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Perspectives in Biology and Medicine 43.3 (2000) 347-361

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Nuremberg's Legacy: Some Ethical Reflections

James F. Childress *

Symposium: Medical Research Ethics at the Millennium: What Have We Learned?

The Nuremberg Code: Its Context and Content

The Nuremberg Code was promulgated by four American judges at the Doctors' Trial at Nuremberg, in the case of the United States of America v. Karl Brandt et al. in 1946 to 1947. Twenty-three defendants, all but three of them medical doctors, were tried for truly horrendous "crimes alleged to have been committed in the name of medical or scientific research" (both war crimes and crimes against humanity), including the horrific high altitude, freezing, malaria, and mustard gas experiments, among others, which resulted in countless severe injuries and deaths [1]. Fifteen were found guilty; seven received the death sentence. The court's judgment included the "Nuremberg Code," consisting of 10 "basic principles" to govern permissible medical experiments.

This code, which received substantial input from two American physicians--Leo Alexander and Andrew Ivy--was an attempt to close the gap created by the relative absence of formal statements of ethics in human experimentation by a more or less authoritative body. Several times in this essay I will use the metaphor of gaps to indicate how various efforts to formulate ethical principles, rules, and procedures seek to fill or close or cover holes in the protections of research subjects' rights and welfare. This metaphor certainly fits the promulgation of the Nuremberg Code. The judges probably adopted this Nuremberg Code, as Leonard Glantz suggests, because of "their shock in finding that there were essentially no written standards for human experimentation that had been adopted by an authoritative institution" [2]. Hence the 10 rules, a modern-day decalogue for human experimentation, so that no one could plead ignorance of ethical obligations.

The 10 Nuremberg principles were not created ex nihilo. There were few earlier codes, but, ironically, two German regulations earlier in this century (a 1900 Prussian directive and a 1932 Reich Circular) offered [End Page 347] strong statements of ethical obligations and rights in research (see [3, pp. 127-32]). Unfortunately, codes do not guarantee ethical conduct. And several physicians had already articulated ethical standards to guide human experimentation [3, pp. 121-26]. There is debate, however, about whether they represented only "occasional voices" (Jay Katz) or actually constituted "a powerful tradition in ethical thought" (David Rothman) [4, 5]. At any rate, the two physicians who served as expert medical witnesses for the prosecution drew on earlier formulations including, somewhat inappropriately, the Hippocratic tradition, which doesn't really address the issues raised by research with human subjects [3, pp. 132-37].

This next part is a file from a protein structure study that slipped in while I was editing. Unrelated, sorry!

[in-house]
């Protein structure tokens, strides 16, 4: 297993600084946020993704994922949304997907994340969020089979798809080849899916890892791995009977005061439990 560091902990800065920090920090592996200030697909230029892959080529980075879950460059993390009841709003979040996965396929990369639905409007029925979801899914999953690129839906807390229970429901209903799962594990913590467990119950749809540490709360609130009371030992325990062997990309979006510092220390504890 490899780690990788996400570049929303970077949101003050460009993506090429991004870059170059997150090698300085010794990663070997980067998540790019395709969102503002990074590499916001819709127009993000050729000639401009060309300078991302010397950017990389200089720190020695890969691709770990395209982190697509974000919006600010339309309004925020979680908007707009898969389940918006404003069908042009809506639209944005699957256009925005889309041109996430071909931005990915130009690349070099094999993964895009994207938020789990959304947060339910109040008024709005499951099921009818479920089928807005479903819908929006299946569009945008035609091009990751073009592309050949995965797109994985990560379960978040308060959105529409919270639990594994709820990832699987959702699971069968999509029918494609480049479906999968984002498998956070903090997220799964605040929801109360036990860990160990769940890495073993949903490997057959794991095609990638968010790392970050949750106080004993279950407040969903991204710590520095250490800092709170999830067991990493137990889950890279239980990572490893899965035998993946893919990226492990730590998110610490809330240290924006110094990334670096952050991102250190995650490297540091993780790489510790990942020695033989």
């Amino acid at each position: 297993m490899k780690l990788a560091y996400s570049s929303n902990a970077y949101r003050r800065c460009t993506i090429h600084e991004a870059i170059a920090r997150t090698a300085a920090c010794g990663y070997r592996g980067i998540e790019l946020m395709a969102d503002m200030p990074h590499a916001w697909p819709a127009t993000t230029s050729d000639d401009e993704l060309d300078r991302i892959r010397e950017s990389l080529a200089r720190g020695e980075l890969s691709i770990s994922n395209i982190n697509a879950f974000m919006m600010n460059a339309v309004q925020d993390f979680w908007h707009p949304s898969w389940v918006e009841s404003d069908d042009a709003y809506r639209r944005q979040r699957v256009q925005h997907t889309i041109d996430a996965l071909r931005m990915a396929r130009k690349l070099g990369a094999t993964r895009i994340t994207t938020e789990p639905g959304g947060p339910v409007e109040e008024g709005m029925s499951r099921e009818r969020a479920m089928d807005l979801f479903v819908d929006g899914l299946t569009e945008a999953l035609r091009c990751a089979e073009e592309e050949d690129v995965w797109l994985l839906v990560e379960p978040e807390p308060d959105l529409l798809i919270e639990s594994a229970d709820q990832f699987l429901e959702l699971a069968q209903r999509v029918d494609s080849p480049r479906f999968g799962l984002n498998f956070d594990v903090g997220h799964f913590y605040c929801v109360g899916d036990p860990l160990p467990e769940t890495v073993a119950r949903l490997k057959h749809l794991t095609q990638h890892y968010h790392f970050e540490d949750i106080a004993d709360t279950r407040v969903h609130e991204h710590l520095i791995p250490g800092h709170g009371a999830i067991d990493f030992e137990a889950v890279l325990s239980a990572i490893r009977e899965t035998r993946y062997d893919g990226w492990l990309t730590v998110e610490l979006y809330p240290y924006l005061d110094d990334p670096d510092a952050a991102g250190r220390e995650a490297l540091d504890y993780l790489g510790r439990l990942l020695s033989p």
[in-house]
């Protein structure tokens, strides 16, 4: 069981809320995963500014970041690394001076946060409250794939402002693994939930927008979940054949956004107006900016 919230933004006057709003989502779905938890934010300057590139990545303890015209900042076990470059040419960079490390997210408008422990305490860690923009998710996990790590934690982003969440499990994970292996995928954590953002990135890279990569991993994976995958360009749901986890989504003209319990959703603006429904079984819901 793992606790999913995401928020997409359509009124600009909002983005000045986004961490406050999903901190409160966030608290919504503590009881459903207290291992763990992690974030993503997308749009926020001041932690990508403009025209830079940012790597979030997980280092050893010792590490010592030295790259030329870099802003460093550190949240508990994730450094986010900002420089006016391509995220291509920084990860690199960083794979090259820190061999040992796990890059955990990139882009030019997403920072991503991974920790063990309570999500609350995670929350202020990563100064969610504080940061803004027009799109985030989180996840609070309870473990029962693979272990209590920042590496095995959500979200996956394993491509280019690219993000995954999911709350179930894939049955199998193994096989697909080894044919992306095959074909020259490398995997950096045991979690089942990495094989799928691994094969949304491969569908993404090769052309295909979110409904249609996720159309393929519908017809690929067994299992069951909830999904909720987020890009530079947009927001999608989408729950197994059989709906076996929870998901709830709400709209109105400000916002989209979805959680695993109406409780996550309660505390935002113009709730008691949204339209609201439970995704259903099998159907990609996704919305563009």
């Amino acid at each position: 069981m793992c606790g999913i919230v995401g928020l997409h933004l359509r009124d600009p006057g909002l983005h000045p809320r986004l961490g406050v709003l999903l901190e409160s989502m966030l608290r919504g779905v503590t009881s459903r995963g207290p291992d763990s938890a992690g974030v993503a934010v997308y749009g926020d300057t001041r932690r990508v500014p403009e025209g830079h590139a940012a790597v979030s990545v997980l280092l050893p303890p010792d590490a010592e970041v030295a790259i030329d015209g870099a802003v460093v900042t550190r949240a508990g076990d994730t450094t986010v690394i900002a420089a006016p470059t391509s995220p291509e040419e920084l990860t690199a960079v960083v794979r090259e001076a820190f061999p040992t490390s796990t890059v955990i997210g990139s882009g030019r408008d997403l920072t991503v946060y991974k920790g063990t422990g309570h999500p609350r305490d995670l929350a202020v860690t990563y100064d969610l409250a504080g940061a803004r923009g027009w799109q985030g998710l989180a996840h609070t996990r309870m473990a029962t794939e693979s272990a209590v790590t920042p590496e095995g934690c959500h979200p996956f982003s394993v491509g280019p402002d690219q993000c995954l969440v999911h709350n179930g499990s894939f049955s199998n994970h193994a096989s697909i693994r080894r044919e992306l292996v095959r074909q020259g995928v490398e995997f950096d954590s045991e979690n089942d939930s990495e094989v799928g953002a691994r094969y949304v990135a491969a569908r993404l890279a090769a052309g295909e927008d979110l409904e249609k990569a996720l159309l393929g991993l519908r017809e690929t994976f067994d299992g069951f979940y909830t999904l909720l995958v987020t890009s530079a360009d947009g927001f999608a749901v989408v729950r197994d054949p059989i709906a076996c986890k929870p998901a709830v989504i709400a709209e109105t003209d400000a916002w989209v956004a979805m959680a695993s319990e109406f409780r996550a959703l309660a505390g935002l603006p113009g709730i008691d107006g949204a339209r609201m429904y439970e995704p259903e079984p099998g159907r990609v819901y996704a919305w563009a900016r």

Why the Nuremberg Code?

Glantz is probably right about the judges' shock at not finding a written, authoritative code and about their felt need to close that gap. They clearly did not need the Nuremberg Code in order to state principles by which they could condemn the doctors' actions: they had sufficient grounds to do so in existing laws, even German laws, that prohibited murder, mayhem, and maiming, which the physicians (and others) had not extended to Jews and to others they viewed as less than human (and then subjected to actions that were even prohibited by a 1933 German law for protecting animals) [3, p. 132]. The guilty verdicts were, in short, overdetermined, and they did not presuppose a code for human experimentation--the verdicts were adequately justified by other rules against war crimes and crimes against humanity.

The court and others, such as Telford Taylor, the chief counsel for the prosecution, viewed the Nuremberg Code as a summary of common medical morality, at least as affirmed even if not always practiced. It expressed putatively universal standards with "many antecedents" [6, p. 150]. The Code's prefatory statement notes that human experimentation can "yield results for the good of society that are unprocurable by other methods or means of study." "All agree, however," the prefatory statement continues, "that certain basic principles must be observed in order to satisfy moral, ethical and legal concepts...


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